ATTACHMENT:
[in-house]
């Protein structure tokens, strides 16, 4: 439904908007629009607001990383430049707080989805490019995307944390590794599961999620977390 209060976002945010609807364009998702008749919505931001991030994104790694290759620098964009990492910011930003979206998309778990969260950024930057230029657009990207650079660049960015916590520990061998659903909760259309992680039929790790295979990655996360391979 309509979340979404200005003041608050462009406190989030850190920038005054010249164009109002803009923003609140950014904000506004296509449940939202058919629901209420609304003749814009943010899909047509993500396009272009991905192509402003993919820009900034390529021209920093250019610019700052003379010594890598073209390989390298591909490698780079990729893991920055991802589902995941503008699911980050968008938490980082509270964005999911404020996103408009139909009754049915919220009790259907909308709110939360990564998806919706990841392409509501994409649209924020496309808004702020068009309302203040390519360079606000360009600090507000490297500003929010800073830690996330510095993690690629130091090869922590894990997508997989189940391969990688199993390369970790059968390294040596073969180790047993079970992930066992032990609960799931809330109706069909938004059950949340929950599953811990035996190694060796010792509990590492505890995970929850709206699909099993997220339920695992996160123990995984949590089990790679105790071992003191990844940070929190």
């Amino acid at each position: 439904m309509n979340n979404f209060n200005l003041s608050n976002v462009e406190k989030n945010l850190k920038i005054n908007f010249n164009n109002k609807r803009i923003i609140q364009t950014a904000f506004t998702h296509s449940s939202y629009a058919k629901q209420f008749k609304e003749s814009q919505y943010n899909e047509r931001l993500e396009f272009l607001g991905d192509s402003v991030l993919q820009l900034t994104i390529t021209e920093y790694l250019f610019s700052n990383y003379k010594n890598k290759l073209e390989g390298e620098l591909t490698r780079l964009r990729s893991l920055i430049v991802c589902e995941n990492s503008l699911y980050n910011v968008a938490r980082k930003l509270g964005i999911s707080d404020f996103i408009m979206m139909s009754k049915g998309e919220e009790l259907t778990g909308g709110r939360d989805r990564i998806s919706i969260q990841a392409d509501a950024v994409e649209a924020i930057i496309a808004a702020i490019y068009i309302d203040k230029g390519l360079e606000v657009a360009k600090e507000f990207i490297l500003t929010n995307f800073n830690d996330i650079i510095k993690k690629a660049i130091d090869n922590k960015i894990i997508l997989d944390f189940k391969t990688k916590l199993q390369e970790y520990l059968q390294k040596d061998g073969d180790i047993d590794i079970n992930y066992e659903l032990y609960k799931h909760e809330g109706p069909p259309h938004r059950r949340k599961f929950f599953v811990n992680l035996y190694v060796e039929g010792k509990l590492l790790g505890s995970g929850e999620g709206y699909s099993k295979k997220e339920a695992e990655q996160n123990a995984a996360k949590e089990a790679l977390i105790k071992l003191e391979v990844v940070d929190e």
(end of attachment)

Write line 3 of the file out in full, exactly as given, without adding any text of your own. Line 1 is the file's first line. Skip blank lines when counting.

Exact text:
């Amino acid at each position: 439904m309509n979340n979404f209060n200005l003041s608050n976002v462009e406190k989030n945010l850190k920038i005054n908007f010249n164009n109002k609807r803009i923003i609140q364009t950014a904000f506004t998702h296509s449940s939202y629009a058919k629901q209420f008749k609304e003749s814009q919505y943010n899909e047509r931001l993500e396009f272009l607001g991905d192509s402003v991030l993919q820009l900034t994104i390529t021209e920093y790694l250019f610019s700052n990383y003379k010594n890598k290759l073209e390989g390298e620098l591909t490698r780079l964009r990729s893991l920055i430049v991802c589902e995941n990492s503008l699911y980050n910011v968008a938490r980082k930003l509270g964005i999911s707080d404020f996103i408009m979206m139909s009754k049915g998309e919220e009790l259907t778990g909308g709110r939360d989805r990564i998806s919706i969260q990841a392409d509501a950024v994409e649209a924020i930057i496309a808004a702020i490019y068009i309302d203040k230029g390519l360079e606000v657009a360009k600090e507000f990207i490297l500003t929010n995307f800073n830690d996330i650079i510095k993690k690629a660049i130091d090869n922590k960015i894990i997508l997989d944390f189940k391969t990688k916590l199993q390369e970790y520990l059968q390294k040596d061998g073969d180790i047993d590794i079970n992930y066992e659903l032990y609960k799931h909760e809330g109706p069909p259309h938004r059950r949340k599961f929950f599953v811990n992680l035996y190694v060796e039929g010792k509990l590492l790790g505890s995970g929850e999620g709206y699909s099993k295979k997220e339920a695992e990655q996160n123990a995984a996360k949590e089990a790679l977390i105790k071992l003191e391979v990844v940070d929190e």